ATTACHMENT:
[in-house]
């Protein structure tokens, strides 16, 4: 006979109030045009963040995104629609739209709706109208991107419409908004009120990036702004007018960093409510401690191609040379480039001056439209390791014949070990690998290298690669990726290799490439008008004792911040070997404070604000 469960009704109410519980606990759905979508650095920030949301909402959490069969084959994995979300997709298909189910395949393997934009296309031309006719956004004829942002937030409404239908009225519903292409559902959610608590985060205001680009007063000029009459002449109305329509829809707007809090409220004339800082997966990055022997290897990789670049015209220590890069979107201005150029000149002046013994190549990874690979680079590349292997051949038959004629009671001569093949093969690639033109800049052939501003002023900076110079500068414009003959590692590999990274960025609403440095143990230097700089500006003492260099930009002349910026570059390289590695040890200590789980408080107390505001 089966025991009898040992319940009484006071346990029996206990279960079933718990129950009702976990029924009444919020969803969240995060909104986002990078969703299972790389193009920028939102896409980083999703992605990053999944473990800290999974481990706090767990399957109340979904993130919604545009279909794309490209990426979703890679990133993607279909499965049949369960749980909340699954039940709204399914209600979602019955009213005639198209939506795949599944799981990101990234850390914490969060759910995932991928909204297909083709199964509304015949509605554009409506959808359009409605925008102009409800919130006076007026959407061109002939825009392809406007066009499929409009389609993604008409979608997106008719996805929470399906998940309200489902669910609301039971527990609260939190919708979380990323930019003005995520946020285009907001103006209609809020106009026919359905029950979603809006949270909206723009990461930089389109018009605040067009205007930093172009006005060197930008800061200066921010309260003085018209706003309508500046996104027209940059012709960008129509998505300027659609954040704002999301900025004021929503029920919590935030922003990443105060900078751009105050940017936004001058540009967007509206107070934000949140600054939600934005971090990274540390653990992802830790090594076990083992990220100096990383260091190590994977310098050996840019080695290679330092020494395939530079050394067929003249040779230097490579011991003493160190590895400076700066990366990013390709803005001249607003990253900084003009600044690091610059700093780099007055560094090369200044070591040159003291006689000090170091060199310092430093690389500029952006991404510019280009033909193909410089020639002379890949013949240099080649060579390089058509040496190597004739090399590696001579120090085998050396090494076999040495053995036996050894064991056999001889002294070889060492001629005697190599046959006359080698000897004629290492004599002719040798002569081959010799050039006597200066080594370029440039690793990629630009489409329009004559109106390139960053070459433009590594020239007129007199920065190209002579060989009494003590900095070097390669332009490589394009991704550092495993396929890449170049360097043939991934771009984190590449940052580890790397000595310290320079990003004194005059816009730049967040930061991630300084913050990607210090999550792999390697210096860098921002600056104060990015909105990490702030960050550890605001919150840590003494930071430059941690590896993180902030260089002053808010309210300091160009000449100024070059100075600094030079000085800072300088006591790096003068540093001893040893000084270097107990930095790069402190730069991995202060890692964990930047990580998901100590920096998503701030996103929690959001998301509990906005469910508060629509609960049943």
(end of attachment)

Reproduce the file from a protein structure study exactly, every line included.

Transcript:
[in-house]
């Protein structure tokens, strides 16, 4: 006979109030045009963040995104629609739209709706109208991107419409908004009120990036702004007018960093409510401690191609040379480039001056439209390791014949070990690998290298690669990726290799490439008008004792911040070997404070604000 469960009704109410519980606990759905979508650095920030949301909402959490069969084959994995979300997709298909189910395949393997934009296309031309006719956004004829942002937030409404239908009225519903292409559902959610608590985060205001680009007063000029009459002449109305329509829809707007809090409220004339800082997966990055022997290897990789670049015209220590890069979107201005150029000149002046013994190549990874690979680079590349292997051949038959004629009671001569093949093969690639033109800049052939501003002023900076110079500068414009003959590692590999990274960025609403440095143990230097700089500006003492260099930009002349910026570059390289590695040890200590789980408080107390505001 089966025991009898040992319940009484006071346990029996206990279960079933718990129950009702976990029924009444919020969803969240995060909104986002990078969703299972790389193009920028939102896409980083999703992605990053999944473990800290999974481990706090767990399957109340979904993130919604545009279909794309490209990426979703890679990133993607279909499965049949369960749980909340699954039940709204399914209600979602019955009213005639198209939506795949599944799981990101990234850390914490969060759910995932991928909204297909083709199964509304015949509605554009409506959808359009409605925008102009409800919130006076007026959407061109002939825009392809406007066009499929409009389609993604008409979608997106008719996805929470399906998940309200489902669910609301039971527990609260939190919708979380990323930019003005995520946020285009907001103006209609809020106009026919359905029950979603809006949270909206723009990461930089389109018009605040067009205007930093172009006005060197930008800061200066921010309260003085018209706003309508500046996104027209940059012709960008129509998505300027659609954040704002999301900025004021929503029920919590935030922003990443105060900078751009105050940017936004001058540009967007509206107070934000949140600054939600934005971090990274540390653990992802830790090594076990083992990220100096990383260091190590994977310098050996840019080695290679330092020494395939530079050394067929003249040779230097490579011991003493160190590895400076700066990366990013390709803005001249607003990253900084003009600044690091610059700093780099007055560094090369200044070591040159003291006689000090170091060199310092430093690389500029952006991404510019280009033909193909410089020639002379890949013949240099080649060579390089058509040496190597004739090399590696001579120090085998050396090494076999040495053995036996050894064991056999001889002294070889060492001629005697190599046959006359080698000897004629290492004599002719040798002569081959010799050039006597200066080594370029440039690793990629630009489409329009004559109106390139960053070459433009590594020239007129007199920065190209002579060989009494003590900095070097390669332009490589394009991704550092495993396929890449170049360097043939991934771009984190590449940052580890790397000595310290320079990003004194005059816009730049967040930061991630300084913050990607210090999550792999390697210096860098921002600056104060990015909105990490702030960050550890605001919150840590003494930071430059941690590896993180902030260089002053808010309210300091160009000449100024070059100075600094030079000085800072300088006591790096003068540093001893040893000084270097107990930095790069402190730069991995202060890692964990930047990580998901100590920096998503701030996103929690959001998301509990906005469910508060629509609960049943």